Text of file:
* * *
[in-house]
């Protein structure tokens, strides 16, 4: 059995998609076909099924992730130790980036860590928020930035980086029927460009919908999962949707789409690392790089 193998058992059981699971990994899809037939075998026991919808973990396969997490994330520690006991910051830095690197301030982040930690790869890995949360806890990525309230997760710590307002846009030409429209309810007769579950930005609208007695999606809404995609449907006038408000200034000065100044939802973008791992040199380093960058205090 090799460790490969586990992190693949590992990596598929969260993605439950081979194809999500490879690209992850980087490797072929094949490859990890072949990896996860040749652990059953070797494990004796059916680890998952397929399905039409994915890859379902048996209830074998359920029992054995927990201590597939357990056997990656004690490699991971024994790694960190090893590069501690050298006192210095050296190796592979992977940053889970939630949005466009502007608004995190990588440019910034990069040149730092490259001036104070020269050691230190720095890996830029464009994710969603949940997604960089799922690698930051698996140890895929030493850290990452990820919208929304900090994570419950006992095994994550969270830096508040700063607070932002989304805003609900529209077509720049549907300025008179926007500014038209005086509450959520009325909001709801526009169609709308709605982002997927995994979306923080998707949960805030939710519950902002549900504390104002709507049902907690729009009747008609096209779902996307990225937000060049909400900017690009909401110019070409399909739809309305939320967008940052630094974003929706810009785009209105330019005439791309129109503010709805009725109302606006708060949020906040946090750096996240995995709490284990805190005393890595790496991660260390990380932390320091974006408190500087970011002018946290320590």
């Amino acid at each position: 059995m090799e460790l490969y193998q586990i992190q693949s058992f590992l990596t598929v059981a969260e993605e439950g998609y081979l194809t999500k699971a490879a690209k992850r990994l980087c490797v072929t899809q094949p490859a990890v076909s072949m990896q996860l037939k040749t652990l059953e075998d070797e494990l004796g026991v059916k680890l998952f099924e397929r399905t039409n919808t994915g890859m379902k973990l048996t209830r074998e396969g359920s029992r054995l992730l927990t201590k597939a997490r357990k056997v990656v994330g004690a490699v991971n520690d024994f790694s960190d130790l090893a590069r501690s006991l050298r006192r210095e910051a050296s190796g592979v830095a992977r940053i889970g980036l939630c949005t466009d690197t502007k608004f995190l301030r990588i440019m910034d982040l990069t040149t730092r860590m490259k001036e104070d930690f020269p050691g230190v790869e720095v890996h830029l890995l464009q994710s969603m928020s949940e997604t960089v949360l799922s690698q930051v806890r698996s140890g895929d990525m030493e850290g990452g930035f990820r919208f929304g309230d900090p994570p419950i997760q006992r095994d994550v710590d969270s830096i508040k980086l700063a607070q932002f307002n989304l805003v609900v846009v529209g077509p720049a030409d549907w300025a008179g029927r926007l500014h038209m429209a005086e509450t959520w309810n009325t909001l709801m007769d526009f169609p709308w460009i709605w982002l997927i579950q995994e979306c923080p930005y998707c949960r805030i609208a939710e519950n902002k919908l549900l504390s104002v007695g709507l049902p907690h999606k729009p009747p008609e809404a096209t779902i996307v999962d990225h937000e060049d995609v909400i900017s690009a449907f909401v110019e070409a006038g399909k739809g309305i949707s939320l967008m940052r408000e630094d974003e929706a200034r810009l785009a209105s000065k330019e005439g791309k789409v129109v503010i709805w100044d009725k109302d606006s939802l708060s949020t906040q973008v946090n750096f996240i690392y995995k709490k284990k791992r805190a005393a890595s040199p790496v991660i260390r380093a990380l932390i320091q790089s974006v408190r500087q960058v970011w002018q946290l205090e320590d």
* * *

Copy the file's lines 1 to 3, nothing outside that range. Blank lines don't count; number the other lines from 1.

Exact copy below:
[in-house]
């Protein structure tokens, strides 16, 4: 059995998609076909099924992730130790980036860590928020930035980086029927460009919908999962949707789409690392790089 193998058992059981699971990994899809037939075998026991919808973990396969997490994330520690006991910051830095690197301030982040930690790869890995949360806890990525309230997760710590307002846009030409429209309810007769579950930005609208007695999606809404995609449907006038408000200034000065100044939802973008791992040199380093960058205090 090799460790490969586990992190693949590992990596598929969260993605439950081979194809999500490879690209992850980087490797072929094949490859990890072949990896996860040749652990059953070797494990004796059916680890998952397929399905039409994915890859379902048996209830074998359920029992054995927990201590597939357990056997990656004690490699991971024994790694960190090893590069501690050298006192210095050296190796592979992977940053889970939630949005466009502007608004995190990588440019910034990069040149730092490259001036104070020269050691230190720095890996830029464009994710969603949940997604960089799922690698930051698996140890895929030493850290990452990820919208929304900090994570419950006992095994994550969270830096508040700063607070932002989304805003609900529209077509720049549907300025008179926007500014038209005086509450959520009325909001709801526009169609709308709605982002997927995994979306923080998707949960805030939710519950902002549900504390104002709507049902907690729009009747008609096209779902996307990225937000060049909400900017690009909401110019070409399909739809309305939320967008940052630094974003929706810009785009209105330019005439791309129109503010709805009725109302606006708060949020906040946090750096996240995995709490284990805190005393890595790496991660260390990380932390320091974006408190500087970011002018946290320590």
């Amino acid at each position: 059995m090799e460790l490969y193998q586990i992190q693949s058992f590992l990596t598929v059981a969260e993605e439950g998609y081979l194809t999500k699971a490879a690209k992850r990994l980087c490797v072929t899809q094949p490859a990890v076909s072949m990896q996860l037939k040749t652990l059953e075998d070797e494990l004796g026991v059916k680890l998952f099924e397929r399905t039409n919808t994915g890859m379902k973990l048996t209830r074998e396969g359920s029992r054995l992730l927990t201590k597939a997490r357990k056997v990656v994330g004690a490699v991971n520690d024994f790694s960190d130790l090893a590069r501690s006991l050298r006192r210095e910051a050296s190796g592979v830095a992977r940053i889970g980036l939630c949005t466009d690197t502007k608004f995190l301030r990588i440019m910034d982040l990069t040149t730092r860590m490259k001036e104070d930690f020269p050691g230190v790869e720095v890996h830029l890995l464009q994710s969603m928020s949940e997604t960089v949360l799922s690698q930051v806890r698996s140890g895929d990525m030493e850290g990452g930035f990820r919208f929304g309230d900090p994570p419950i997760q006992r095994d994550v710590d969270s830096i508040k980086l700063a607070q932002f307002n989304l805003v609900v846009v529209g077509p720049a030409d549907w300025a008179g029927r926007l500014h038209m429209a005086e509450t959520w309810n009325t909001l709801m007769d526009f169609p709308w460009i709605w982002l997927i579950q995994e979306c923080p930005y998707c949960r805030i609208a939710e519950n902002k919908l549900l504390s104002v007695g709507l049902p907690h999606k729009p009747p008609e809404a096209t779902i996307v999962d990225h937000e060049d995609v909400i900017s690009a449907f909401v110019e070409a006038g399909k739809g309305i949707s939320l967008m940052r408000e630094d974003e929706a200034r810009l785009a209105s000065k330019e005439g791309k789409v129109v503010i709805w100044d009725k109302d606006s939802l708060s949020t906040q973008v946090n750096f996240i690392y995995k709490k284990k791992r805190a005393a890595s040199p790496v991660i260390r380093a990380l932390i320091q790089s974006v408190r500087q960058v970011w002018q946290l205090e320590d």